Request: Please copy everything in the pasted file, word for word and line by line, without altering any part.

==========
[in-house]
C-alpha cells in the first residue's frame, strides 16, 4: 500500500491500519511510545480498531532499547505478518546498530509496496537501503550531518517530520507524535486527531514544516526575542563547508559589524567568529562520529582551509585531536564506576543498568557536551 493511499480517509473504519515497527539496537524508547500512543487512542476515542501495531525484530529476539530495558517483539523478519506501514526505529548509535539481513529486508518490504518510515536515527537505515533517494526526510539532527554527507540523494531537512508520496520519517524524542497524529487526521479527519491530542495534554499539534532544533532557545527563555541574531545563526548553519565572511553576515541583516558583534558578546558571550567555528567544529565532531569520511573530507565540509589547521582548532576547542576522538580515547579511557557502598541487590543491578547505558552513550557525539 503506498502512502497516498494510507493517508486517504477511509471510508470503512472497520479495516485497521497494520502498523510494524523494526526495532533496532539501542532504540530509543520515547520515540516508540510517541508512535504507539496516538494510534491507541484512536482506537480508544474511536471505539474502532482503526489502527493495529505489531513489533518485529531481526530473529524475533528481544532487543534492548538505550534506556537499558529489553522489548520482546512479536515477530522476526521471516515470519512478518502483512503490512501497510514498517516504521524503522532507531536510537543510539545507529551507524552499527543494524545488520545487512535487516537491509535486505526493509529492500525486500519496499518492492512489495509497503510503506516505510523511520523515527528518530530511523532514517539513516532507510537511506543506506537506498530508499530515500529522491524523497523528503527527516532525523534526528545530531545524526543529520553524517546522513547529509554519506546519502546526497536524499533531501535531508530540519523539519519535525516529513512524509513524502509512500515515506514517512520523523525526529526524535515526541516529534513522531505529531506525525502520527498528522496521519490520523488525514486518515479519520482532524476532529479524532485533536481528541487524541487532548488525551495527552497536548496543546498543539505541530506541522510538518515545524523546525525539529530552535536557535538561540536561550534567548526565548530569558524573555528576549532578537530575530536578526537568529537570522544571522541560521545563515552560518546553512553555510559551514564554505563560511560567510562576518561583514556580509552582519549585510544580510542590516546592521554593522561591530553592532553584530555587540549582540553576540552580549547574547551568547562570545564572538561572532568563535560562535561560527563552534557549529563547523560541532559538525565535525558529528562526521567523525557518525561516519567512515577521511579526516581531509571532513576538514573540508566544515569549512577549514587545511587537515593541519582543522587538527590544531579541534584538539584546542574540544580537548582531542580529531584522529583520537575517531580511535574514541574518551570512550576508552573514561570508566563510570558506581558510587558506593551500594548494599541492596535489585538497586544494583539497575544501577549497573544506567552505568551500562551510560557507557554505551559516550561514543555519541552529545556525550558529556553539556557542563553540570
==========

[in-house]
C-alpha cells in the first residue's frame, strides 16, 4: 500500500491500519511510545480498531532499547505478518546498530509496496537501503550531518517530520507524535486527531514544516526575542563547508559589524567568529562520529582551509585531536564506576543498568557536551 493511499480517509473504519515497527539496537524508547500512543487512542476515542501495531525484530529476539530495558517483539523478519506501514526505529548509535539481513529486508518490504518510515536515527537505515533517494526526510539532527554527507540523494531537512508520496520519517524524542497524529487526521479527519491530542495534554499539534532544533532557545527563555541574531545563526548553519565572511553576515541583516558583534558578546558571550567555528567544529565532531569520511573530507565540509589547521582548532576547542576522538580515547579511557557502598541487590543491578547505558552513550557525539 503506498502512502497516498494510507493517508486517504477511509471510508470503512472497520479495516485497521497494520502498523510494524523494526526495532533496532539501542532504540530509543520515547520515540516508540510517541508512535504507539496516538494510534491507541484512536482506537480508544474511536471505539474502532482503526489502527493495529505489531513489533518485529531481526530473529524475533528481544532487543534492548538505550534506556537499558529489553522489548520482546512479536515477530522476526521471516515470519512478518502483512503490512501497510514498517516504521524503522532507531536510537543510539545507529551507524552499527543494524545488520545487512535487516537491509535486505526493509529492500525486500519496499518492492512489495509497503510503506516505510523511520523515527528518530530511523532514517539513516532507510537511506543506506537506498530508499530515500529522491524523497523528503527527516532525523534526528545530531545524526543529520553524517546522513547529509554519506546519502546526497536524499533531501535531508530540519523539519519535525516529513512524509513524502509512500515515506514517512520523523525526529526524535515526541516529534513522531505529531506525525502520527498528522496521519490520523488525514486518515479519520482532524476532529479524532485533536481528541487524541487532548488525551495527552497536548496543546498543539505541530506541522510538518515545524523546525525539529530552535536557535538561540536561550534567548526565548530569558524573555528576549532578537530575530536578526537568529537570522544571522541560521545563515552560518546553512553555510559551514564554505563560511560567510562576518561583514556580509552582519549585510544580510542590516546592521554593522561591530553592532553584530555587540549582540553576540552580549547574547551568547562570545564572538561572532568563535560562535561560527563552534557549529563547523560541532559538525565535525558529528562526521567523525557518525561516519567512515577521511579526516581531509571532513576538514573540508566544515569549512577549514587545511587537515593541519582543522587538527590544531579541534584538539584546542574540544580537548582531542580529531584522529583520537575517531580511535574514541574518551570512550576508552573514561570508566563510570558506581558510587558506593551500594548494599541492596535489585538497586544494583539497575544501577549497573544506567552505568551500562551510560557507557554505551559516550561514543555519541552529545556525550558529556553539556557542563553540570